“I like for my makeup to look natural,” she said as she applied an oxblood-colored pencil to Harmon’s lips. “One of my least favorite terms in the fashion world is ‘cover up.’ ”
Harmon, whose daughter went to high school with Carson, said that the makeup is only part of what brings her to Blush. It’s also the creation of an affinity space, where she knows she’ll be safe and supported telling her stories or sharing what’s on her mind or heart. When she watched Carson grow into herself from a sweet, ambitious high schooler, “it felt like a proud mama bear moment,” she remembered.
Sandra Enimil of Pretty Afrika with a customer.
Now, she trusts Carson with not just her makeup, but the emotional weight that she may be carrying when she walks through the studio’s door. She remembered coming in early on a recent weekday, before going to a funeral. She wasn’t coming just to make sure she looked put together. She was also there because the studio is a refuge and healing space.
“I went to Winter to come to the studio and get centered,” she said as Carson added the gentlest dab of clear lip gloss. The makeup was secondary. She was able to keep herself together because she’d had that time to collect her thoughts and emotions at the beginning of the day.
“One of my proudest moments is the sharing of confidence with my clients,” Carson said.
Around them, the most stylish part of the afternoon was just getting started. No sooner had stylist Elle Pearson revealed a suave, suited makeover than designer Donald Carter strutted in, rocking a mix of solids and patterns that glowed beneath the room’s bright lights. As he lifted the mic to his mouth, he showed off a long, metallic jacket, with velvet-soft cuffs and a stiff, high collar à la Prince. His pants, one-half skirt and one-half trousers, swished as he walked.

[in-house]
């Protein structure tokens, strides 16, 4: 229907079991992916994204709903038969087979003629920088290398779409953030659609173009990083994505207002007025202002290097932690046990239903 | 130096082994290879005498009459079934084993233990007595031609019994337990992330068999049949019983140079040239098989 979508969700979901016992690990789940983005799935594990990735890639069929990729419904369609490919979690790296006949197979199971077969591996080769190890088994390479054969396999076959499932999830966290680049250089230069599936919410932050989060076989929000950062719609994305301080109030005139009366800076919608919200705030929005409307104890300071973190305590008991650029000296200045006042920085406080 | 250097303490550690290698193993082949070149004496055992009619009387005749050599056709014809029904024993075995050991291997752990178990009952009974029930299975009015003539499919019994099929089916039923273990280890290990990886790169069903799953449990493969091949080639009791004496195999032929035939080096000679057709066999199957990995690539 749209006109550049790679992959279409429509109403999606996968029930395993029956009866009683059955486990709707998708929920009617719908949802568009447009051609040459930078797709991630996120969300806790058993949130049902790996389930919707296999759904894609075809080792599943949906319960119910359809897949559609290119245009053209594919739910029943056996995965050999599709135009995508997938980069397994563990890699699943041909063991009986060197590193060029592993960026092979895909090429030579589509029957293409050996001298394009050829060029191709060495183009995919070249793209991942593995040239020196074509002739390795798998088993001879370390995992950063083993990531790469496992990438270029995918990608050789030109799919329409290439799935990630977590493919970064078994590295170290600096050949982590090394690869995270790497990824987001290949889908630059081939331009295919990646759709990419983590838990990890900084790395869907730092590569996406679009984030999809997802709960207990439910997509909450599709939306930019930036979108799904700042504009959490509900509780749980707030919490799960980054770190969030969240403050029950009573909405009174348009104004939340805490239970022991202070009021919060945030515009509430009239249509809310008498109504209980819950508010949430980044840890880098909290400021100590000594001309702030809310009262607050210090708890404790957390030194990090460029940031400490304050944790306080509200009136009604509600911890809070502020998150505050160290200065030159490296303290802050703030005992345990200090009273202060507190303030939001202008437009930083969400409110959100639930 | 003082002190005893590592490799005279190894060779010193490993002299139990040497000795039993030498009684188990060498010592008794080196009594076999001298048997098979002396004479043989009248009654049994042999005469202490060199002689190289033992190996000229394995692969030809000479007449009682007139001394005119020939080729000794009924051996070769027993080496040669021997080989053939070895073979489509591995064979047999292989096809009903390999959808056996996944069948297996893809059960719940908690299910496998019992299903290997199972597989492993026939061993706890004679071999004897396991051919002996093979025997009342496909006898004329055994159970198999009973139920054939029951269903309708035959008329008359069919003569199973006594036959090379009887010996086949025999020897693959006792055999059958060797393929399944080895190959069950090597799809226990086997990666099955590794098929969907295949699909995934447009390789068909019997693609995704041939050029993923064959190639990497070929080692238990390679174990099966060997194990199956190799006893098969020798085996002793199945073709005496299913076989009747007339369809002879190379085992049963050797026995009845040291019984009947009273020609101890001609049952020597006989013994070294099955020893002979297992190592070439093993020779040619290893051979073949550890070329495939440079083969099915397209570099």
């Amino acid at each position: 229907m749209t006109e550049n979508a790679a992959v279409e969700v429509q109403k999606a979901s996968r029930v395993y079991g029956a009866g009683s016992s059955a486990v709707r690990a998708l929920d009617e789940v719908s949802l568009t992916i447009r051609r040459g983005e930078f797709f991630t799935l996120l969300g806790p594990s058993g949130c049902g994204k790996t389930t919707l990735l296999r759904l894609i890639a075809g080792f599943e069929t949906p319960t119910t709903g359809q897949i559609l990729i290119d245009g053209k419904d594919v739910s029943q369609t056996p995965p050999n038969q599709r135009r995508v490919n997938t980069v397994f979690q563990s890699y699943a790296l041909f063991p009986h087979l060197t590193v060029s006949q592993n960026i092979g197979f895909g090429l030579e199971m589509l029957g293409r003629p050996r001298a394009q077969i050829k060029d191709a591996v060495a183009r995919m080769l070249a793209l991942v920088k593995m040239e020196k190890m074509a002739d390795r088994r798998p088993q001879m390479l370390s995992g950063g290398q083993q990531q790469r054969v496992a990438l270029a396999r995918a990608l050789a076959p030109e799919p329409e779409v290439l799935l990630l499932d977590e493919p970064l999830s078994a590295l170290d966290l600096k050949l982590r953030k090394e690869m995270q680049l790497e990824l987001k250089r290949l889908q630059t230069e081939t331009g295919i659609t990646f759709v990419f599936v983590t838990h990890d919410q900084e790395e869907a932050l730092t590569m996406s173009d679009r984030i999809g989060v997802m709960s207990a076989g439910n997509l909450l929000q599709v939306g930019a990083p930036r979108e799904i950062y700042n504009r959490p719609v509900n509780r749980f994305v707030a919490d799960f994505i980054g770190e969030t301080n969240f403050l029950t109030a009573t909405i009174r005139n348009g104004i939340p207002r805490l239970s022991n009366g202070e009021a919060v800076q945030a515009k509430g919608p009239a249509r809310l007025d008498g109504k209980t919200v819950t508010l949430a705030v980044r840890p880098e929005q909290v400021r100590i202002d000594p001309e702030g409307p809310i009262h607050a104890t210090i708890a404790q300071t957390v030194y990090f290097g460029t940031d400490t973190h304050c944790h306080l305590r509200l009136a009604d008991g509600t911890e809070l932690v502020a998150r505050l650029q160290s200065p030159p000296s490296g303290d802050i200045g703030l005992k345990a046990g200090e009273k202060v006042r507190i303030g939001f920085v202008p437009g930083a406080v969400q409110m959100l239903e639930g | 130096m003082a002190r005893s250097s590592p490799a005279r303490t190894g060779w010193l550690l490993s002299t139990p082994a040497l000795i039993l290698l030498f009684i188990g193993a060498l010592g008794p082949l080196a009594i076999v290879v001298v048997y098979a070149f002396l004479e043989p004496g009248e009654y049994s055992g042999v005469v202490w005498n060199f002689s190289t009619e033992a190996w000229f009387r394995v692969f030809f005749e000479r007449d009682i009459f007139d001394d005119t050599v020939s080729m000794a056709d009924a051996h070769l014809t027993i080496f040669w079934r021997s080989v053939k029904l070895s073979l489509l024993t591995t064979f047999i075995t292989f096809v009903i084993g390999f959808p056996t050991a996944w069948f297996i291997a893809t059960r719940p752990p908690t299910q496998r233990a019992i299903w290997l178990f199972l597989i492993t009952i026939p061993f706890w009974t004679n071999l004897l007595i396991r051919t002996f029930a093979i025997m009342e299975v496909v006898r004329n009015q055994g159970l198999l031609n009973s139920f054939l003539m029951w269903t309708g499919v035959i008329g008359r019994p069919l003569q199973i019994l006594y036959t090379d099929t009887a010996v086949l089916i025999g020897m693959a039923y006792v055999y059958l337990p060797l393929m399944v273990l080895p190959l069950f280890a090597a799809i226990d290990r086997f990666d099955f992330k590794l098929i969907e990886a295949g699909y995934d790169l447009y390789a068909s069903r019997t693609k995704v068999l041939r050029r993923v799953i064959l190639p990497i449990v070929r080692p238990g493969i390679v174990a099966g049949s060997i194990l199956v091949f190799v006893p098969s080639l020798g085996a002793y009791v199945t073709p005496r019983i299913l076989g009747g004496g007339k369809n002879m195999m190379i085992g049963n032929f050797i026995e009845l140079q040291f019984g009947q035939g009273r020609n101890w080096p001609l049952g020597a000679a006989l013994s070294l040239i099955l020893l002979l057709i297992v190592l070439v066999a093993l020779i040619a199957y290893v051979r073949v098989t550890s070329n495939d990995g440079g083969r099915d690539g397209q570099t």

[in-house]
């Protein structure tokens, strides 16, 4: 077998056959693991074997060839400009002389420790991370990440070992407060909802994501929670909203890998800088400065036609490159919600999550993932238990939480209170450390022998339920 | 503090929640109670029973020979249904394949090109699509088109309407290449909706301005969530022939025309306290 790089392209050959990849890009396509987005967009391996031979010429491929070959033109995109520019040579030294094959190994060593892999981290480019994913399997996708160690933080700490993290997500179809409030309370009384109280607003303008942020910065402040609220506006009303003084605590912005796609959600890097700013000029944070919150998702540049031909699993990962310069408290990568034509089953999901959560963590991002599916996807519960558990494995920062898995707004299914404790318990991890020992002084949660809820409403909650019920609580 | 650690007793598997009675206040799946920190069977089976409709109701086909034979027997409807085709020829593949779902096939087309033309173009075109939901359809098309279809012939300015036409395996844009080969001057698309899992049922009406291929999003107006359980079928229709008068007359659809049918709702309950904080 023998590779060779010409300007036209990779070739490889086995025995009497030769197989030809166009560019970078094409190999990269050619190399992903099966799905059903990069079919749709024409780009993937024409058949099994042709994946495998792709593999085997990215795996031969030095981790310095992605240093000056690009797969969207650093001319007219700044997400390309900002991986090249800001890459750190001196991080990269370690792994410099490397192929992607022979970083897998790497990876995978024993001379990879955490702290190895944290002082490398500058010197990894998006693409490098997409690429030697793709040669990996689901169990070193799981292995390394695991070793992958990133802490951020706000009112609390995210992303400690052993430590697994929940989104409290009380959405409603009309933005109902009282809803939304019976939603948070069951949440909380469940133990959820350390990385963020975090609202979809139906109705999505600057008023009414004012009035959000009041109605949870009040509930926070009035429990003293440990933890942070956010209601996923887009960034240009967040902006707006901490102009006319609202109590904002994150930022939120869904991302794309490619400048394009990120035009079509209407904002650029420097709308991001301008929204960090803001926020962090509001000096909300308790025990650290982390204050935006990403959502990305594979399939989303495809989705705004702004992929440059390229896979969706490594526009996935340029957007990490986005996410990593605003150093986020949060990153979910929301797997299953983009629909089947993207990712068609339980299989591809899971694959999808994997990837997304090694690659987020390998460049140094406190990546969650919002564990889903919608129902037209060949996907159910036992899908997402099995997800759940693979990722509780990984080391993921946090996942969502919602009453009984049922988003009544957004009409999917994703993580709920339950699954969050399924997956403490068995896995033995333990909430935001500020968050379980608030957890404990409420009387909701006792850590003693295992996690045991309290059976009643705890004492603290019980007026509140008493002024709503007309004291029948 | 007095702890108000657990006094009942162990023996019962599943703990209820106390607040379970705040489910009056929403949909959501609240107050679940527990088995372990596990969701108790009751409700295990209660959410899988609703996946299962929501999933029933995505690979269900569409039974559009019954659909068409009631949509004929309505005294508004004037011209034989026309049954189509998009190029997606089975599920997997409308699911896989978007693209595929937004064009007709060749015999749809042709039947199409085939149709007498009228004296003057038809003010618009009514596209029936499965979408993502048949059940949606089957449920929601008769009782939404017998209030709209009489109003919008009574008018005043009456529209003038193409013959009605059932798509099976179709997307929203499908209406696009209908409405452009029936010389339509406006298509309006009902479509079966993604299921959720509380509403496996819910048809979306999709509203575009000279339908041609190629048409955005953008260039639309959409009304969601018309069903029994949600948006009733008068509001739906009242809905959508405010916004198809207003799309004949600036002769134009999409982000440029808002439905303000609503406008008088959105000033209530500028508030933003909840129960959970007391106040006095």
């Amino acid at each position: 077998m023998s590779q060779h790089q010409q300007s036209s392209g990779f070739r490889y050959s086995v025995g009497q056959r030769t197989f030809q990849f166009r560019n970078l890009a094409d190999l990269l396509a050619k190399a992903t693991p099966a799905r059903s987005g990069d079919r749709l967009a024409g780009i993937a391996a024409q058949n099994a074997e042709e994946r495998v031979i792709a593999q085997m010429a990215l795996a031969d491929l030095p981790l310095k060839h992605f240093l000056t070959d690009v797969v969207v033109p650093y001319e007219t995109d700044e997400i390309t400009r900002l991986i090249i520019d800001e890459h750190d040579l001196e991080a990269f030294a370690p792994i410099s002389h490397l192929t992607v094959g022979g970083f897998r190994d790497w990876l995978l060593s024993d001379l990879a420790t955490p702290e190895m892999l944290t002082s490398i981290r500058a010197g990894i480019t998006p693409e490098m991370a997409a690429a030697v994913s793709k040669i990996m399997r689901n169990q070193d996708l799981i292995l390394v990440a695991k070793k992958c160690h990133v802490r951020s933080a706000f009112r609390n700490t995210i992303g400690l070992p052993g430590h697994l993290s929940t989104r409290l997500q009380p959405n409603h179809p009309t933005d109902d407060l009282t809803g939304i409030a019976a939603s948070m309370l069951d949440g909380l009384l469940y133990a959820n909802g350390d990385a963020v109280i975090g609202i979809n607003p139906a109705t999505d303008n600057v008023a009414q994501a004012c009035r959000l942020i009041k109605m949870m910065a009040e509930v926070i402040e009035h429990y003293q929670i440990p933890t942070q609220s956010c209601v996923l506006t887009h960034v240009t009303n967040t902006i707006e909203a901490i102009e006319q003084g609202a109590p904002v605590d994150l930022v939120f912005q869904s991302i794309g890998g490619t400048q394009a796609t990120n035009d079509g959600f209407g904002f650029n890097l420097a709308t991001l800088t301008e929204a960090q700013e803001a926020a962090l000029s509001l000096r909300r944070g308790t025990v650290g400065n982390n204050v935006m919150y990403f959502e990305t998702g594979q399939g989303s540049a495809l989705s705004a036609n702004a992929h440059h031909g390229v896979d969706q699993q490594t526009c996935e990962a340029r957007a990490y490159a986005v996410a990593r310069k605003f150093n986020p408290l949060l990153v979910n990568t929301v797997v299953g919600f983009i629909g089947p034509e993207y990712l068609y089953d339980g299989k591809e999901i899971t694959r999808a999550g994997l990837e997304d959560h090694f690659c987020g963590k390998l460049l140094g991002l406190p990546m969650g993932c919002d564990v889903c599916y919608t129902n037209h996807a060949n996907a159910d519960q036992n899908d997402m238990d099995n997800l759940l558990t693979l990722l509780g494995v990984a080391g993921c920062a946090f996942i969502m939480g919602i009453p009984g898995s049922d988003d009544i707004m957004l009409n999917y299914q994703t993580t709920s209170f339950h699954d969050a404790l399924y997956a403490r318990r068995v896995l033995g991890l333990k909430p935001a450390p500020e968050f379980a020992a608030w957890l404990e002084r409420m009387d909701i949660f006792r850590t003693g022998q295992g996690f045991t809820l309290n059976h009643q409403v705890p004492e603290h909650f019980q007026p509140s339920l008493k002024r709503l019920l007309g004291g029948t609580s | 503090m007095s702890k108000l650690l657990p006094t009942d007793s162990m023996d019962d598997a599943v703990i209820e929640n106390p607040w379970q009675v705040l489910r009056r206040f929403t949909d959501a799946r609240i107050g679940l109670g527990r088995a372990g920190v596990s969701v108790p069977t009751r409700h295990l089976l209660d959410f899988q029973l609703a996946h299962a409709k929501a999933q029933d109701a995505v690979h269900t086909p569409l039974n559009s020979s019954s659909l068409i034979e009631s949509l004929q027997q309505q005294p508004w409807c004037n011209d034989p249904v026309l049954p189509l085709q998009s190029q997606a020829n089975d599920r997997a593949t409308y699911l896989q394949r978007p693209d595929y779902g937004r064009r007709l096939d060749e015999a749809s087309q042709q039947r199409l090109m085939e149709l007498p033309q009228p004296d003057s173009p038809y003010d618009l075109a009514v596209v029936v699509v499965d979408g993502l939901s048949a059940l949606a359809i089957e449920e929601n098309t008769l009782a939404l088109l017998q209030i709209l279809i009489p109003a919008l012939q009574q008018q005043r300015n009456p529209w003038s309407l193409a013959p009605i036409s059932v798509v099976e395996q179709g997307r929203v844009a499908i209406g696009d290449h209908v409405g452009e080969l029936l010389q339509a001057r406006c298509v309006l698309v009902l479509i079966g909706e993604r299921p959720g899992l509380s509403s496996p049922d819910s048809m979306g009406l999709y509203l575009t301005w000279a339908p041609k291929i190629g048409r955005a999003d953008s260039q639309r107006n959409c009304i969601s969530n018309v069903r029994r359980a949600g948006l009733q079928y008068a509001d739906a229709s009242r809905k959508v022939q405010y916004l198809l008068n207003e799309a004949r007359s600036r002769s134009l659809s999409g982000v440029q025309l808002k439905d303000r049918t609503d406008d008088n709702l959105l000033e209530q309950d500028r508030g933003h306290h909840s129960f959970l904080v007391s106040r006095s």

“Please,” he said, and two dozen pairs of eyes swiveled toward him. “We’re doing runway here in New Haven.” As he described each design, models sashayed and stepped out into the space, some gliding across the floor as they transformed the gymnasium into a runway fit for Paris Fashion Week.
Top: Brian Robinson rocks a look. Bottom: Carter's models at the end of the show.
In a cream-colored coat with a high collar, Jaxx Gary floated in, hands deep in the pockets as she looked over one shoulder and struck a pose. On the coat, delicate black cutouts of leaves and branches bloomed across the fabric, as if spring had arrived early. A fox fur draped over her right shoulder, in a throwback to the first half of the 20th century. Across the room, Brown bounced Caldwell’s granddaughter on her hip to the rhythm of her heels.
“PETA, don’t come for me!” he announced to laughter as another model walked out in a aquamarine faux fur dress, fastened at the hips and shoulders while an open back peeked through. Behind her, a draped, flowing dress in peacock-patterned chiffon swept onto the floor, drawing murmurs of delight from every corner of the room. Lakewood followed, in a tight silver romper with black side panels, delicate black sleeves, and a flowing, sequin-studded skirt.